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  Cornell University

Cornell in Rome

College of Architecture, Art and Planning

Hadrian’s Villa in Tivoli

Our trip to Hadrian’s Villa and Villa d’Este was probably intended primarily to inspire the architects amongst us, yet as a student of art history I found myself amazed by the remarkable preservation of the cite and the perfect example of classicism influence on the trajectory of Western art.

Hadrian’s Villa (courtesy of Lauren Peters)
Architectural plan (Courtesy of Lauren Peters)


A quick trip outside of Rome, we journeyed by bus to Tivoli, to explore the ancient villa of Hadrian built between 118 and 134 CE by the Roman emperor Hadrian. A massive and sprawling affair constructed against the Sabina hills, the villa surpasses all other ancient villas in scale and grandeur.

However, what fascinated me most about this wondrous cite was learning of its influence on later artists and architects. This first occurred during the Renaissance, when architects such as Palladio sought inspiration from classical forms. These forms were then translated by later painters such as Claude Lorrain and Nicholas Poussin, enabling a much broader European audience to appreciate the classical forms.  However, Hadrian’s villa itself sought inspiration from early forms. As mentioned in the lecture, recent studies of the villa reveal sculptural fragments in an Egyptian style. What this proves is the powerful conversations which occur across time and space to create art and architecture. Nothing (especially in Rome) gets built in isolation, and it feels like the entirety of the city has significance.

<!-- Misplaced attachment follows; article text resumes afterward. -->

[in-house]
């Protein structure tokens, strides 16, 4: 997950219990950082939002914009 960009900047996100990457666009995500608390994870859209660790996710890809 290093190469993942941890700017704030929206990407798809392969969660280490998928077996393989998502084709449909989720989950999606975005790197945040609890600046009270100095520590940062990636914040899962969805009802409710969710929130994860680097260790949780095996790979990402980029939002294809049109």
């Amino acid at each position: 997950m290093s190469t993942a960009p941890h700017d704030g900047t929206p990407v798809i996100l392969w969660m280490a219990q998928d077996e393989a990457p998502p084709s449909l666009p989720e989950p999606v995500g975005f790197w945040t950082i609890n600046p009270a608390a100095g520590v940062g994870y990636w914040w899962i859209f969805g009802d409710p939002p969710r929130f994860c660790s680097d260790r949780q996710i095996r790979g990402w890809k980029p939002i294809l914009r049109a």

Studying, working, and living here it’s easy to become desentized to our incredible surroundings, so I am grateful for trips like these to remind us not only why we studied in Rome, but what an exceptional opportunity this is.

Villa D’este in all its glory! (courtesy of Lauren Peters)




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